We often hear about civil rights stories when they are happening. When they are out of the news cycle we move onto the next big thing and forget what happened. We often assume that someone who violated people’s civil rights might get on with their lives without repercussion.
We all remember Kim Davis, the County Clerk of Rowan County, Kentucky. In August of 2015 Mrs. Davis refused to issue marriage licenses to same-sex couples following the landmark Supreme Court case Obergfell v. Hodges.[i] Obergfell was the case that held that state laws banning same-sex marriage were unconstitutional. Following this decision, states were required to issue marriage licenses to couples regardless of sex, and recognize the validity of same-sex marriage.
Mrs. Davis’s recalcitrance resulted in a suit against her, Miller v Davis[ii] for an injunction preventing her from refusing to issue marriage licenses to same-sex couples.[iii] Mrs. Davis did not follow the court’s order and refused to issue the licenses. Davis appealed to the 6th Circuit, which denied her appeal and then to the Supreme Court which refused to hear the appeal. On September 3, 2015 she was held in contempt of court and ordered held in jail until she agreed to comply with the Court’s Order.[iv] She was released from jail on September 8, 2015 when she agreed to allow her deputy clerks to issue licenses.
Following the election of a new Governor, the State removed the clerk’s names from the marriage licenses, thus making the lawsuit moot. Mrs. Davis had earlier argued that her name being on the license implied her approval of the same-sex marriage. On February 9, 2016, the court dismissed the plaintiff’s motion.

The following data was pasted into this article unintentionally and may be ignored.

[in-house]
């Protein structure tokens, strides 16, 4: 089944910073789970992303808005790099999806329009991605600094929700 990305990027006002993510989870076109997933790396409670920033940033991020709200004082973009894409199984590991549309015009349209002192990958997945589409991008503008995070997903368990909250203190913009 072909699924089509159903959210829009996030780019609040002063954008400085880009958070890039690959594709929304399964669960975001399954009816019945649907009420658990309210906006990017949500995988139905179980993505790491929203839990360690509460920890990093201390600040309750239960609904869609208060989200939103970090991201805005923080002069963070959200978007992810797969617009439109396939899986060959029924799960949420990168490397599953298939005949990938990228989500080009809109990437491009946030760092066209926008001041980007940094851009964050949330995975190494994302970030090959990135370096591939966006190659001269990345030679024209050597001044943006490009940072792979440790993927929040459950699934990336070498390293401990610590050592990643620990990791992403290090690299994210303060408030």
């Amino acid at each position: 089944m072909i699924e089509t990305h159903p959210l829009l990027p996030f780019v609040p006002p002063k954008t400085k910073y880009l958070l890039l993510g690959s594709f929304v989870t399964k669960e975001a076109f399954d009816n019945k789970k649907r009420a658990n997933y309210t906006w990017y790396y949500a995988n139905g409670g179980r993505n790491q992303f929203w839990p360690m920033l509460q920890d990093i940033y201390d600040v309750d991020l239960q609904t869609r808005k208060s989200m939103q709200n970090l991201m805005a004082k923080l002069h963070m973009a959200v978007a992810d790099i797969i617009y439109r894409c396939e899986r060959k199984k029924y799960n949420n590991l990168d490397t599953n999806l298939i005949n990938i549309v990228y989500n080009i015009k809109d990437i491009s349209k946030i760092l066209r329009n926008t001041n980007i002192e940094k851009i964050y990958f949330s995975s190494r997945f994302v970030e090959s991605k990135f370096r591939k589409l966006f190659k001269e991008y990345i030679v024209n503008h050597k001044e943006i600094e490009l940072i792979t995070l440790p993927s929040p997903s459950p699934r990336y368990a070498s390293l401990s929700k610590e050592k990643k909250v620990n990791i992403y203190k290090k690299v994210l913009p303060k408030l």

That wasn’t the end of the case. The plaintiffs then made a motion seeking attorney’s fees and costs. On July 21, 2017 plaintiffs were awarded over $425,000 in costs and attorney’s fees against Mrs. Davis in her capacity as County Clerk. In practical terms, the State of Kentucky had to pay that award. Mrs. Davis lost her bid for reelection in January 2019.
In August of 2017, Matthew Bevin the Governor of Kentucky made a motion for the court to amend its order and make Mrs. Davis personally responsible for the attorney's fees and costs. During the controversy, Bevin, who was then a gubernatorial candidate, praised Davis’s “willingness to stand for her First Amendment rights"[v] Now that he, as Governor, had to pay for her actions, he wasn’t quite so enthusiastic about her actions. “Citing ‘conduct that violates civil rights law’”[vi], Bevins claims that the State shouldn’t bear the burden for her illegal actions.
September 2017 the Court denied his motion and he has appealed to the 6th Circuit. Arguments were made before a three-judge panel of the 6th Circuit on January 31, 2019 and we are awaiting a decision.[vii]
As you can see, a lot more goes on in one of these cases than you might think. Most people probably figured that Kim Davis spent a few nights in jail and that was all. In fact, her actions cost the State a lot of money for their own lawyers as well as costs and fees for the plaintiffs, and now Mrs. Davis may find herself personally responsible for a large portion of those expenses.
[ii] Miller v Davis, Eastern District of Kentucky, 0:15-cv-00044-DLB.
[iv] “So that will be the order of the Court. So you'll be remanded to the custody of the marshal, pending your compliance with the Court's order.” Judge David L.Benning, 9/3/15
[vii] Yates v. Davis, 6th Circuit, 17-6120, 17-6226.
The author[s] is solely responsible for this blog submission. It does not represent the position of the New York State Bar Association or its Committee.